The Act also sets out the procedural requirements of the valuer’s determination, which include that the determination must be in writing, identify the location of the leased shop, state the matters taken into account by the valuer in making the determination, and include the detailed reasons for the determination. The determination is also required to state whether the current market rent includes GST and, if so, what the GST amount is.
3. Dispute resolution
If the valuer’s determination does not comply with the requirements of the Act, either party can rely on the dispute resolution process set out in the Act.
The Act provides for the following two-step process for resolving retail tenancy disputes:
- first, mediation of the dispute; and
- second, the hearing of the dispute by the Queensland Civil and Administrative Tribunal (QCAT).
To kick off this process, either party must lodge a Form 4 – Notice of dispute – Retail Shop Leases Act 1994 with the QCAT registry.
The mediation is a private negotiation of the dispute between the parties with the help of an independent mediator. The mediator will not determine the dispute but will assist the parties in attempting to reach a resolution.
If the mediation is unsuccessful, and if QCAT has jurisdiction, the mediator can refer the dispute to QCAT.
5. QCAT hearing
It is important to note that QCAT cannot determine the rent that should be payable for the retail shop. QCAT can only determine whether the valuer has complied with the relevant provisions of the Act (summarised above).
If QCAT finds that the valuer’s determination is compliant with the Act, then, subject to any rights of appeal, the valuer’s determination will stand and the parties will be bound by it for the term of the lease.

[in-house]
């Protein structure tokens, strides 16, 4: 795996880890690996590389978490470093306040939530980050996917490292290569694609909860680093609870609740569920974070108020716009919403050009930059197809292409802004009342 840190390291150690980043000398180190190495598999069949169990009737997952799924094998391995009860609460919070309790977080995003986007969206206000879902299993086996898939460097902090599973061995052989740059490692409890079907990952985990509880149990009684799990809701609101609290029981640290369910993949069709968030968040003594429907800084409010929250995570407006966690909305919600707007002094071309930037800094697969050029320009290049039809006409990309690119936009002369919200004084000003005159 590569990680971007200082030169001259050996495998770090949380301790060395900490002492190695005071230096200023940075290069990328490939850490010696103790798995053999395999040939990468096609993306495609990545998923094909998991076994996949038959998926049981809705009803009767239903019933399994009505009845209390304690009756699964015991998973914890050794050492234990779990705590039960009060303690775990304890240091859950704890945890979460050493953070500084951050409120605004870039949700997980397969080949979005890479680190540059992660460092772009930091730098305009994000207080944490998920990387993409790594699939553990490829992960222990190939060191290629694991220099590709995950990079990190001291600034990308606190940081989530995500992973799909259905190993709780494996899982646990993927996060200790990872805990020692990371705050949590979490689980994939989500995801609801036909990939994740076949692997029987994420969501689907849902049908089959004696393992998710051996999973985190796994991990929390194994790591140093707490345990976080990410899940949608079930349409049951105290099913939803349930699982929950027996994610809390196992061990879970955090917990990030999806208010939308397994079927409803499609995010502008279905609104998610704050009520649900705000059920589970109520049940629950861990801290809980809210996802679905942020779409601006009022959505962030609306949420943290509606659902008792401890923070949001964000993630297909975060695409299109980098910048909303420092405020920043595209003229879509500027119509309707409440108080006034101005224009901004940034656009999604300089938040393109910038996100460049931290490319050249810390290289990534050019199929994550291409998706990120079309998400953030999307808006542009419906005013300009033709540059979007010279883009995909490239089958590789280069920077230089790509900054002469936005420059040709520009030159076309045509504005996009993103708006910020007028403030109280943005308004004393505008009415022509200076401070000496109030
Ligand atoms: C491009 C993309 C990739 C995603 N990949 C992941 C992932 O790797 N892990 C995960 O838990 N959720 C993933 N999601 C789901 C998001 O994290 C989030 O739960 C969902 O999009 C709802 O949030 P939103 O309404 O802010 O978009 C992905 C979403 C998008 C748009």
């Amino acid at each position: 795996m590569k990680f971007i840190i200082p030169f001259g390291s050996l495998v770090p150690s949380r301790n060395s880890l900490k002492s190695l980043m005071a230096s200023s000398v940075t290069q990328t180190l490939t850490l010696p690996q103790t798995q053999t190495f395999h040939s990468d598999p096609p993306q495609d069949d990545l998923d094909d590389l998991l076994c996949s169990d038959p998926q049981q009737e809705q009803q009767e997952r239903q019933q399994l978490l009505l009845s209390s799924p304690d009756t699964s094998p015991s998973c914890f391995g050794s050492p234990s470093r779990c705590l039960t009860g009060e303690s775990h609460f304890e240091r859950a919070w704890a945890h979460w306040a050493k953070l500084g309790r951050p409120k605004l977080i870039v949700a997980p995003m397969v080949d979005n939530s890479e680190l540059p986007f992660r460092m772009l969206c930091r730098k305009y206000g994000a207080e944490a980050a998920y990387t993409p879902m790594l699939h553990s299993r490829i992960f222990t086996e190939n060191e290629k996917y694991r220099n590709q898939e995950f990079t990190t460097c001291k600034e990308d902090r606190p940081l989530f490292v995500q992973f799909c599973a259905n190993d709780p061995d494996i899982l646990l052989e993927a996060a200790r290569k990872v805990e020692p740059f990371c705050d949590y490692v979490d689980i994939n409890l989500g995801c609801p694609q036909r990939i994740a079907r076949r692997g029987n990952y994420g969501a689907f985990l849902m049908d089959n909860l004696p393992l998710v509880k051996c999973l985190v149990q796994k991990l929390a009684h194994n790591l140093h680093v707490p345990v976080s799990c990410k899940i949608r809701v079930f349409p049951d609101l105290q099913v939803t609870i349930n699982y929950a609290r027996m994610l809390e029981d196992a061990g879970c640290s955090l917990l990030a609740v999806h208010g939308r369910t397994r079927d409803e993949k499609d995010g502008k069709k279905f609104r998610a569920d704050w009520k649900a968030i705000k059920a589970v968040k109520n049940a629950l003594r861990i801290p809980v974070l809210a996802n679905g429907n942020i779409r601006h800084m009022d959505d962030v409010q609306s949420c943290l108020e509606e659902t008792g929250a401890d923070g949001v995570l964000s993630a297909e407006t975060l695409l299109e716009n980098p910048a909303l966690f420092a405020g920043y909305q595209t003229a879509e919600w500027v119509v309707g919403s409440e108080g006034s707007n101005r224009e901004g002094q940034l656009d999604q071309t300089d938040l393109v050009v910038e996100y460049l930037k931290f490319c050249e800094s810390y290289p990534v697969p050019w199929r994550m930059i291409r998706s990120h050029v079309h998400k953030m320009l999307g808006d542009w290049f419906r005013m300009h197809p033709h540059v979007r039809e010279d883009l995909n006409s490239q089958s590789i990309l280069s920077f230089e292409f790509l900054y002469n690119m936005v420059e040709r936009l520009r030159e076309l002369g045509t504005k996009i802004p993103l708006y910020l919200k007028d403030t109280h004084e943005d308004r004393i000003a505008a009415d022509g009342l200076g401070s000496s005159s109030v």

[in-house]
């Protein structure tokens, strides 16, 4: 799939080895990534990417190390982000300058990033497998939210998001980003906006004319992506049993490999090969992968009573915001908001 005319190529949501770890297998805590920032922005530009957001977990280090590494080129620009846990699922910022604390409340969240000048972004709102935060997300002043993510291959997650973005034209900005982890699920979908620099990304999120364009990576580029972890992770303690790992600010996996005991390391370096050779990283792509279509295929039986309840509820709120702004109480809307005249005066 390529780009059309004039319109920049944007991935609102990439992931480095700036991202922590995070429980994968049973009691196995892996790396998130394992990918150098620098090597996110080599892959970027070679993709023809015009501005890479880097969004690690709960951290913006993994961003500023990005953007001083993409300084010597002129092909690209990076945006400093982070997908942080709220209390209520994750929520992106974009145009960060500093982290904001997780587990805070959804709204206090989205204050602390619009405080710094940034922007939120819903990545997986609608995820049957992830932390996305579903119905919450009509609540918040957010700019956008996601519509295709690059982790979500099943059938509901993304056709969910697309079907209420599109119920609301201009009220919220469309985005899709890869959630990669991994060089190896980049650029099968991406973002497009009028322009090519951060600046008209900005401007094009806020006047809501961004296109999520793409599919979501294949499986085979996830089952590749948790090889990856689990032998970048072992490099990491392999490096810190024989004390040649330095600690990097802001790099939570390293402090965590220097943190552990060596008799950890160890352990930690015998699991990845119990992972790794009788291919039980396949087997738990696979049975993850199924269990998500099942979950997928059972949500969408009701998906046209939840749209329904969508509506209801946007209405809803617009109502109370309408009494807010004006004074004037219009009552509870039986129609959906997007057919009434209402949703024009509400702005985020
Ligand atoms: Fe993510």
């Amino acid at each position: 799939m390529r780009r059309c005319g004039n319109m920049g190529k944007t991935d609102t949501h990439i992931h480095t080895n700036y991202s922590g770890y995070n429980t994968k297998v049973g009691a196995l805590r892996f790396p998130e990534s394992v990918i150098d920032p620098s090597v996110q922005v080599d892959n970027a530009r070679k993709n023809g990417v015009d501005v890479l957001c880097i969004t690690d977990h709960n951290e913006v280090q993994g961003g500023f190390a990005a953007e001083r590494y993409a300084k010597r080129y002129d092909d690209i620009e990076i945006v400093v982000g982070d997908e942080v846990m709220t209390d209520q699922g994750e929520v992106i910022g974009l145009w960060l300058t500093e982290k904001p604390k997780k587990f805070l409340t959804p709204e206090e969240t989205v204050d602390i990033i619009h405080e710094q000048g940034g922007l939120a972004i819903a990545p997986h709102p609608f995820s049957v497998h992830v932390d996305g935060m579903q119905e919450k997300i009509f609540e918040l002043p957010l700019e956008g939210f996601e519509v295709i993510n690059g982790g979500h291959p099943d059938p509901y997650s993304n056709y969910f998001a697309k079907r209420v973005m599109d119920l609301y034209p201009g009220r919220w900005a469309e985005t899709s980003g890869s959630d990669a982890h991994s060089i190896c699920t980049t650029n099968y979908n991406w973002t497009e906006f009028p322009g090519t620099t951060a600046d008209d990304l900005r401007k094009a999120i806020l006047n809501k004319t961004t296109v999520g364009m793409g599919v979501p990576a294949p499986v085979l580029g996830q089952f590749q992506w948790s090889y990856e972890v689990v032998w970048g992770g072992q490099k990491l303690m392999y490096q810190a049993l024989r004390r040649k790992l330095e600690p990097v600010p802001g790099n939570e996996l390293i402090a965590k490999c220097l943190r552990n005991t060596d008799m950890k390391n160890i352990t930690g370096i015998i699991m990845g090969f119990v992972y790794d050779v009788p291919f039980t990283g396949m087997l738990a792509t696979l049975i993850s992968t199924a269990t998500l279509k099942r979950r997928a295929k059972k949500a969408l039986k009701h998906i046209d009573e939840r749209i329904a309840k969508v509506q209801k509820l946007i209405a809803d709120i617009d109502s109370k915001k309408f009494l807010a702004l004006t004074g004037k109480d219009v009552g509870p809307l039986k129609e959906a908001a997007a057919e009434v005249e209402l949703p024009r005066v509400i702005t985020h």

If QCAT finds that the valuer did not comply with their statutory obligations in making the valuation, QCAT may order that the valuer’s determination be set aside and a new determination be made by another valuer.
The process of making a rental determination will then be repeated with the new valuer.
If the new valuer fails to comply with the provisions of the Act, another application to QCAT can be made by either party and the dispute resolution process will begin again.
The impact of an unfavourable valuation can have significant consequences for both the landlord and tenant.
If you are unhappy with the market rent determination for your retail shop lease, or if the other party to the lease challenges the market rent determination, you should consider whether the determination complies with the criteria set out in the Act.
Assessing the valuer’s compliance with the criteria set out in the Act is vital to any QCAT application.
Cooper Grace Ward has considerable experience in assisting landlords and tenants with rental reviews under the Act. If you would like assistance with a market determination or rent review, or have any queries about this bulletin, please contact a member of our team.
This paper is only intended as a general overview of issues relevant to the topic and is not legal advice. If there are any matters you would like us to advise you on in relation to this paper, please let us know.